Financial technology start-ups and online lenders should provide their borrowers and their investors with more transparency into how they arrive at proprietary credit scores, according to a report Tuesday from the Treasury Department.
It said that computer programs the companies use can make the process run faster and cut costs, but they also can distort credit scores and carry "the potential for fair lending violations."
"Applicants do not have the opportunity to check and correct data potentially being used in underwriting decisions," the report said.
Fintech lenders including SoFi have originated billions in online loans in part thanks to proprietary algorithms they use to grade borrowers.
The report also revealed plans for a standing working group for the lenders, through "interagency coordination," which suggests that fintech companies may face a rising tide of regulation.
It comes at a difficult point in the nascent industry's development. On Monday, LendingClub announced its CEO, Renaud Laplanche, would depart amid an inquiry into the fintech company's business practices.
One of the issues that caused a rift between Laplanche and his board — regarding his disclosure of his ownership of a fund that invested in LendingClub loans — was addressed in the Treasury report, but briefly. The report acknowledged that start-ups including LendingClub have sought to form hedge funds, in part to continue fueling loan originations. It did not suggest any regulatory action might be taken, however.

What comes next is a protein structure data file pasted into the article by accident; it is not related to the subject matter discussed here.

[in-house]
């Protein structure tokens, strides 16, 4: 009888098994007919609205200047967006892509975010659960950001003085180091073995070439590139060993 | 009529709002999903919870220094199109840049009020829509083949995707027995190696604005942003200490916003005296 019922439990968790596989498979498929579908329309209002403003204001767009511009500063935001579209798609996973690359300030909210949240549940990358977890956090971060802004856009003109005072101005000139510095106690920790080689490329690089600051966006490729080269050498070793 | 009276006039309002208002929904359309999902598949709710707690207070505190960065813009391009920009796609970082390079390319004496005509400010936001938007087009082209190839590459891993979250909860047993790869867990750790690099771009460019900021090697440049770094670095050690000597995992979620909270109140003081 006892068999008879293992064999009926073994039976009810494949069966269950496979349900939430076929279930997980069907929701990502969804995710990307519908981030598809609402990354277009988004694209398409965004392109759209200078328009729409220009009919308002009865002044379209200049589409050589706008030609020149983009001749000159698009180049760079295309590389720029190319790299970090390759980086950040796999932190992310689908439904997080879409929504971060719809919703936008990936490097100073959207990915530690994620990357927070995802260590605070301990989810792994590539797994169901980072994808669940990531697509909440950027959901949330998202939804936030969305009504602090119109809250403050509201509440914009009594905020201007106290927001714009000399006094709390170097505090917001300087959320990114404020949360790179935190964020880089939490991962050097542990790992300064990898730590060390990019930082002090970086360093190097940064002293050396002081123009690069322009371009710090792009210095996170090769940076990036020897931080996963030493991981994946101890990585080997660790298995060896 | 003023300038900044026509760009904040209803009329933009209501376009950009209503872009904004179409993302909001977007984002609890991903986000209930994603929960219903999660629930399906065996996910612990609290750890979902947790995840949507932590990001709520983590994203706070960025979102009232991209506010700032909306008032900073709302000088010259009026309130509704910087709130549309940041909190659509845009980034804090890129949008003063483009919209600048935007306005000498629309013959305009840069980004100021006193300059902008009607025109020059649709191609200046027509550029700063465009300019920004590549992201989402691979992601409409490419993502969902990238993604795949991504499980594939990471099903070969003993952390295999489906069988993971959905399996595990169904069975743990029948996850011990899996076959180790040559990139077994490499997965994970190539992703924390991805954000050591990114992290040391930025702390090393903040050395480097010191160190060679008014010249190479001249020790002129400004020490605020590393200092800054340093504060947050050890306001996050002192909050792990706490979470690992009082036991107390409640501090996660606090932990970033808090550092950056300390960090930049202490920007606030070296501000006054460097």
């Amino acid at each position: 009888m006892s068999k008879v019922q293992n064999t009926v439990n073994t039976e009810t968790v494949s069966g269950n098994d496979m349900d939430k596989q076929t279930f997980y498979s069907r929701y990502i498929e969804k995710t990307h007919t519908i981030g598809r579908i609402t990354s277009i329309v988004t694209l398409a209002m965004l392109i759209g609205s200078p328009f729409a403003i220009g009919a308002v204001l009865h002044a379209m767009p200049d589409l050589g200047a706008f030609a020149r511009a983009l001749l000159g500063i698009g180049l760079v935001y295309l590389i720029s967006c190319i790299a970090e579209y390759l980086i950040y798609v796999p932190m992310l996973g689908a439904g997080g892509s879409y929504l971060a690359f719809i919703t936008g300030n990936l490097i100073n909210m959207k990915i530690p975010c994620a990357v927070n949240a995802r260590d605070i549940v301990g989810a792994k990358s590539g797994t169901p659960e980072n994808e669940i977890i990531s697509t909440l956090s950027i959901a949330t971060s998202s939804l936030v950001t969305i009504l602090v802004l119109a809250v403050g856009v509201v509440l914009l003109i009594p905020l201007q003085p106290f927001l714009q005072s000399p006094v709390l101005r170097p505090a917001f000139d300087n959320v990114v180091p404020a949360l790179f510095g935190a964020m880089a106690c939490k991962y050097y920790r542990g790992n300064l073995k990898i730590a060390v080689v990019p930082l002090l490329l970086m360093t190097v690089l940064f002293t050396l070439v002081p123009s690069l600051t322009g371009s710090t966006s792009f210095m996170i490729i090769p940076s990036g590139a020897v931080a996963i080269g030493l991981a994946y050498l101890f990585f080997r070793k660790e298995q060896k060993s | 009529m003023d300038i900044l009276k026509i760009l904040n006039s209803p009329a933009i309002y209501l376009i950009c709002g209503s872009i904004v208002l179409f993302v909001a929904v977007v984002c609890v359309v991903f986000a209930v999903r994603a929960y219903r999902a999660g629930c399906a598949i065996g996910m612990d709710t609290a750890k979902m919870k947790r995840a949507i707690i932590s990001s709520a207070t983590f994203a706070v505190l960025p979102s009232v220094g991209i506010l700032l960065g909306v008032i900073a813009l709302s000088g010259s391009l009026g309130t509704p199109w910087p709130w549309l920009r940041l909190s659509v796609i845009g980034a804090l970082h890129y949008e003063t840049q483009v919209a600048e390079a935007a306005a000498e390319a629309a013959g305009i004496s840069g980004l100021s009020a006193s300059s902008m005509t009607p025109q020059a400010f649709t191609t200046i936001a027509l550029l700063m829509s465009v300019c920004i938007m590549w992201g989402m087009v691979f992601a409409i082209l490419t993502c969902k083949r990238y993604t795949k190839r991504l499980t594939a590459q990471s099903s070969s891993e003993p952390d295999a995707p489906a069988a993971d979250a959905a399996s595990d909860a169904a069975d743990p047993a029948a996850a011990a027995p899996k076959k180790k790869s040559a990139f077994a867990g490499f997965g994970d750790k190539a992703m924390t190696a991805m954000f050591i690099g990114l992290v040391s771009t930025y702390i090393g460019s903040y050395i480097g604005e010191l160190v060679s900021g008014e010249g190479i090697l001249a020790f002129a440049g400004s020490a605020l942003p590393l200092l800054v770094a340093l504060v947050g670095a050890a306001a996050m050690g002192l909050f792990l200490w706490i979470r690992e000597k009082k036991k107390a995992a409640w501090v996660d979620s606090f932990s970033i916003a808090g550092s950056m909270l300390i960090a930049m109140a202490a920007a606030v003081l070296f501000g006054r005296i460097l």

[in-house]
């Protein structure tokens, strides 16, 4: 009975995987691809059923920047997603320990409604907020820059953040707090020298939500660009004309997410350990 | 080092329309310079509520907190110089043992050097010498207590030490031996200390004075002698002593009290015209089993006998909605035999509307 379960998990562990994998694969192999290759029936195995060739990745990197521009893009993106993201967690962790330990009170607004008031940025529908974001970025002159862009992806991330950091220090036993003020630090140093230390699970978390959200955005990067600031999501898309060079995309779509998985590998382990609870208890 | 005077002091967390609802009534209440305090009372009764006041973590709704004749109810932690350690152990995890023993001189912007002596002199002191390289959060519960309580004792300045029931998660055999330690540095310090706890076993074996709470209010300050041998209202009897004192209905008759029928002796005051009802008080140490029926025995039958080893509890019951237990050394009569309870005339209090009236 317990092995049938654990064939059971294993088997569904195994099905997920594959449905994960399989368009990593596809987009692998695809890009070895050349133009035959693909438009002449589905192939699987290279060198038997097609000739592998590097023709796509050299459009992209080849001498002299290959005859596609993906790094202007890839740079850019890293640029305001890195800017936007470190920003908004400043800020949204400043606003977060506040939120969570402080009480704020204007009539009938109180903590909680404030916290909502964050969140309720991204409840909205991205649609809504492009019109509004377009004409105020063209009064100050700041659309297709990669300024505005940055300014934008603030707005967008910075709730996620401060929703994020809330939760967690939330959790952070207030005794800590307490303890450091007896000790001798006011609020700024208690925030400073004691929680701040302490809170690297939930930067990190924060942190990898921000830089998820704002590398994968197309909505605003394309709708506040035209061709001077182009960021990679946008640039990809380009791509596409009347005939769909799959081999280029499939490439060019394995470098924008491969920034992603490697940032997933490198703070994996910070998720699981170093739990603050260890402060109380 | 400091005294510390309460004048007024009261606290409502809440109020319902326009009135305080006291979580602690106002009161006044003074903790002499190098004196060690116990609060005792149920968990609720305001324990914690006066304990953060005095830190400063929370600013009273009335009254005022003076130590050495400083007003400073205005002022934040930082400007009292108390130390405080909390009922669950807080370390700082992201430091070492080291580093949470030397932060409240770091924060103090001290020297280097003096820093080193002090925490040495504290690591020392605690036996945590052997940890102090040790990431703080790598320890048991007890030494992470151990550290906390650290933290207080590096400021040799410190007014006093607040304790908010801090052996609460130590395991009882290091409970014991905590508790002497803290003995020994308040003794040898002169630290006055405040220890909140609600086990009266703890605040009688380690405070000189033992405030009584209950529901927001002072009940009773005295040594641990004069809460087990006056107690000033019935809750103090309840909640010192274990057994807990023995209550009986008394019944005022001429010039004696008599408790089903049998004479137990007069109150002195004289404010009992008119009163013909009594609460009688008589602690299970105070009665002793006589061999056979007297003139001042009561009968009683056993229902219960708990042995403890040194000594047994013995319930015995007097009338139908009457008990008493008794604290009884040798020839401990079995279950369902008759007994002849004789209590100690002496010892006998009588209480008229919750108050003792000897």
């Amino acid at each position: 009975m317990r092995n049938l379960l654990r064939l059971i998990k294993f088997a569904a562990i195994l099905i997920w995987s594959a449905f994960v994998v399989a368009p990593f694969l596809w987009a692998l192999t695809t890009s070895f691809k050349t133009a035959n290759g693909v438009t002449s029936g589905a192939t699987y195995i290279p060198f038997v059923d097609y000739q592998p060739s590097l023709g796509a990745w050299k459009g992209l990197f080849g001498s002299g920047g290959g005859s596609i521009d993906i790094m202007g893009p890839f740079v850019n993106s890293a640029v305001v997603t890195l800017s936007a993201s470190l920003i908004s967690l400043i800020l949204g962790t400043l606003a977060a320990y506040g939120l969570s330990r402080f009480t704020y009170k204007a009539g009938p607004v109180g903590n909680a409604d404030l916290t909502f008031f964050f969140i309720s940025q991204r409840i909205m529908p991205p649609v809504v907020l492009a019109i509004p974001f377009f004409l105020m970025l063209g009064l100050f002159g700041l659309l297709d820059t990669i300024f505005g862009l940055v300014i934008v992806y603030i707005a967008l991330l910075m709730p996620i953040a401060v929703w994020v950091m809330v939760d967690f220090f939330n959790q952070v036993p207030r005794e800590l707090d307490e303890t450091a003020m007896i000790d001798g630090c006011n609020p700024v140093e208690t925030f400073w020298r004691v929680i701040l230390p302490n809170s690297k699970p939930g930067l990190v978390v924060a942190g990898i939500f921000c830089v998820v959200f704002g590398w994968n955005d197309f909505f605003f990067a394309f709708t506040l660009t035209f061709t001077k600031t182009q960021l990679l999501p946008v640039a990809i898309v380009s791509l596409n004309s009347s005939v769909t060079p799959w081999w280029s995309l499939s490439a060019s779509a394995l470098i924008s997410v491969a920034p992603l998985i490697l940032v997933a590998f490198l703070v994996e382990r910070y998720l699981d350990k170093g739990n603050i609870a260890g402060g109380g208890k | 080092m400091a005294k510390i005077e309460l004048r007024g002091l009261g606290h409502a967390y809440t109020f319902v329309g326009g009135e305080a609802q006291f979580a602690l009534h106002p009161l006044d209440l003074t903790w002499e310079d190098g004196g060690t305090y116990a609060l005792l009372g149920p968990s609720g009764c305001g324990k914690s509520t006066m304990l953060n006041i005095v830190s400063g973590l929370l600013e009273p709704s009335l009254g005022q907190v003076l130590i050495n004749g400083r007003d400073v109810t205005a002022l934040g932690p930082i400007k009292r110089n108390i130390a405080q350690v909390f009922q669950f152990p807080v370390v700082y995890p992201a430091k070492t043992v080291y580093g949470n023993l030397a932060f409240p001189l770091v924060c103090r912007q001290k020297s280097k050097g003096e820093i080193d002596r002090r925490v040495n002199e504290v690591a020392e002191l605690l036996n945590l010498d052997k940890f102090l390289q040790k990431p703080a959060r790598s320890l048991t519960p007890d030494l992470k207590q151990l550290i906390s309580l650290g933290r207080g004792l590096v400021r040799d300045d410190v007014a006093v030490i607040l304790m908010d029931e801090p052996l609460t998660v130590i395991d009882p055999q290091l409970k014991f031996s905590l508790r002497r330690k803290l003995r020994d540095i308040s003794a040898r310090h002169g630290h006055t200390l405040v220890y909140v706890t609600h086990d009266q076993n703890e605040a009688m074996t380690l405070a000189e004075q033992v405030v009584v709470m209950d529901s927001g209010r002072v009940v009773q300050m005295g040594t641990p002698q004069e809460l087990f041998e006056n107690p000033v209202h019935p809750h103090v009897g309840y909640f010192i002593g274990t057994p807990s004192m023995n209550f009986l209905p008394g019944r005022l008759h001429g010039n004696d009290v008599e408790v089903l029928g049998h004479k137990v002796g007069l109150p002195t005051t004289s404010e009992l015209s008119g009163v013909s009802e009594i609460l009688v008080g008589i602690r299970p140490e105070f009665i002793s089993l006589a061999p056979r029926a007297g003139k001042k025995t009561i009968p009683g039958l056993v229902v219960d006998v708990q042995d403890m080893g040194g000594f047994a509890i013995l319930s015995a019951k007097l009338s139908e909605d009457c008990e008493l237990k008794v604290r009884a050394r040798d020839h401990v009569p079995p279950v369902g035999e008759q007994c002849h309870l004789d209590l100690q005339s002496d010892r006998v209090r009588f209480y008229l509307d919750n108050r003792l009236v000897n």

The report also highlighted the disparity in origination fees between lenders' products. Small businesses often get hit with higher fees because they don't have the same protection as consumers, it said.
Treasury officials acknowledged that the budding industry is a long way from being able to pose a hazard to the U.S. economy akin to what the housing market represented in the years leading up to the global financial crisis. The report estimated a $1 trillion marketplace for online lenders and said loan origination could skyrocket to $90 billion by 2020.
The officials also issued a warning should fintech issuance rise to take a substantial portion of global market share. The U.S. consumer lending market is worth about $3.5 trillion, according to the report.
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"This industry remains untested through a complete credit cycle," said Antonio Weiss, counselor to the secretary of the Treasury, on a conference call with reporters.